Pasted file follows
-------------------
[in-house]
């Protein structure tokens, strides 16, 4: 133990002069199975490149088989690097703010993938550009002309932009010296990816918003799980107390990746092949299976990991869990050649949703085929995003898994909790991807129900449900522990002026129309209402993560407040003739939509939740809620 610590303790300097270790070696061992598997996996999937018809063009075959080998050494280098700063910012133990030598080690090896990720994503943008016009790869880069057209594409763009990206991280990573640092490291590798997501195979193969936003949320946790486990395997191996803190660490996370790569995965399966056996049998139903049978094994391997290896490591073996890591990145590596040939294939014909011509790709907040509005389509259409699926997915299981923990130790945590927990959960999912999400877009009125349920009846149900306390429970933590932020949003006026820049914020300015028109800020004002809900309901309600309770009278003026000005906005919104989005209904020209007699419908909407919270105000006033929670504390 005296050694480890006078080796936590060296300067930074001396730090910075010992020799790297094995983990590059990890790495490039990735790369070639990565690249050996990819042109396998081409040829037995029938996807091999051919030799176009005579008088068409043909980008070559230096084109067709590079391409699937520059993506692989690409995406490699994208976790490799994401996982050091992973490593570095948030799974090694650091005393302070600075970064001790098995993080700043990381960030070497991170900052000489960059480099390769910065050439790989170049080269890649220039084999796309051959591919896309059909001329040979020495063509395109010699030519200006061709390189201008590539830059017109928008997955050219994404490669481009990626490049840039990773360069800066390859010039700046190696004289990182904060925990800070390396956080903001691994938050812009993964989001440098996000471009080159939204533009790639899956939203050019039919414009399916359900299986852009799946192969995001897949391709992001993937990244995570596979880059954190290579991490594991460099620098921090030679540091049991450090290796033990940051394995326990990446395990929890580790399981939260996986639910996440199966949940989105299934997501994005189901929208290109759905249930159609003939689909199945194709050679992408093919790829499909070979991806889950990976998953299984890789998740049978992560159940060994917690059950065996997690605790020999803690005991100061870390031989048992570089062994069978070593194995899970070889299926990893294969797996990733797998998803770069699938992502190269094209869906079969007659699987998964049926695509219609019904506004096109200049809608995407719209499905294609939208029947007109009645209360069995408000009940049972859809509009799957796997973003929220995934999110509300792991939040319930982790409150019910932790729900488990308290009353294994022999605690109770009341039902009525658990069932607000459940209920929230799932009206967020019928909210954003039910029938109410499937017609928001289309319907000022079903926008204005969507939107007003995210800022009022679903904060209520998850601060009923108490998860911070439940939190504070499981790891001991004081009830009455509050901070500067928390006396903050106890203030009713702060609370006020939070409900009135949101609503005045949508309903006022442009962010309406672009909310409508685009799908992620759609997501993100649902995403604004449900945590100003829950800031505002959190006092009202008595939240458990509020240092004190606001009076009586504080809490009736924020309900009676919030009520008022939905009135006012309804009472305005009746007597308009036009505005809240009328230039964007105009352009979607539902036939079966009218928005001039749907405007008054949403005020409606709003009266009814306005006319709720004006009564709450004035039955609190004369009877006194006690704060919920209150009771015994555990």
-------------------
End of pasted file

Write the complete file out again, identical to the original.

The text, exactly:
[in-house]
């Protein structure tokens, strides 16, 4: 133990002069199975490149088989690097703010993938550009002309932009010296990816918003799980107390990746092949299976990991869990050649949703085929995003898994909790991807129900449900522990002026129309209402993560407040003739939509939740809620 610590303790300097270790070696061992598997996996999937018809063009075959080998050494280098700063910012133990030598080690090896990720994503943008016009790869880069057209594409763009990206991280990573640092490291590798997501195979193969936003949320946790486990395997191996803190660490996370790569995965399966056996049998139903049978094994391997290896490591073996890591990145590596040939294939014909011509790709907040509005389509259409699926997915299981923990130790945590927990959960999912999400877009009125349920009846149900306390429970933590932020949003006026820049914020300015028109800020004002809900309901309600309770009278003026000005906005919104989005209904020209007699419908909407919270105000006033929670504390 005296050694480890006078080796936590060296300067930074001396730090910075010992020799790297094995983990590059990890790495490039990735790369070639990565690249050996990819042109396998081409040829037995029938996807091999051919030799176009005579008088068409043909980008070559230096084109067709590079391409699937520059993506692989690409995406490699994208976790490799994401996982050091992973490593570095948030799974090694650091005393302070600075970064001790098995993080700043990381960030070497991170900052000489960059480099390769910065050439790989170049080269890649220039084999796309051959591919896309059909001329040979020495063509395109010699030519200006061709390189201008590539830059017109928008997955050219994404490669481009990626490049840039990773360069800066390859010039700046190696004289990182904060925990800070390396956080903001691994938050812009993964989001440098996000471009080159939204533009790639899956939203050019039919414009399916359900299986852009799946192969995001897949391709992001993937990244995570596979880059954190290579991490594991460099620098921090030679540091049991450090290796033990940051394995326990990446395990929890580790399981939260996986639910996440199966949940989105299934997501994005189901929208290109759905249930159609003939689909199945194709050679992408093919790829499909070979991806889950990976998953299984890789998740049978992560159940060994917690059950065996997690605790020999803690005991100061870390031989048992570089062994069978070593194995899970070889299926990893294969797996990733797998998803770069699938992502190269094209869906079969007659699987998964049926695509219609019904506004096109200049809608995407719209499905294609939208029947007109009645209360069995408000009940049972859809509009799957796997973003929220995934999110509300792991939040319930982790409150019910932790729900488990308290009353294994022999605690109770009341039902009525658990069932607000459940209920929230799932009206967020019928909210954003039910029938109410499937017609928001289309319907000022079903926008204005969507939107007003995210800022009022679903904060209520998850601060009923108490998860911070439940939190504070499981790891001991004081009830009455509050901070500067928390006396903050106890203030009713702060609370006020939070409900009135949101609503005045949508309903006022442009962010309406672009909310409508685009799908992620759609997501993100649902995403604004449900945590100003829950800031505002959190006092009202008595939240458990509020240092004190606001009076009586504080809490009736924020309900009676919030009520008022939905009135006012309804009472305005009746007597308009036009505005809240009328230039964007105009352009979607539902036939079966009218928005001039749907405007008054949403005020409606709003009266009814306005006319709720004006009564709450004035039955609190004369009877006194006690704060919920209150009771015994555990």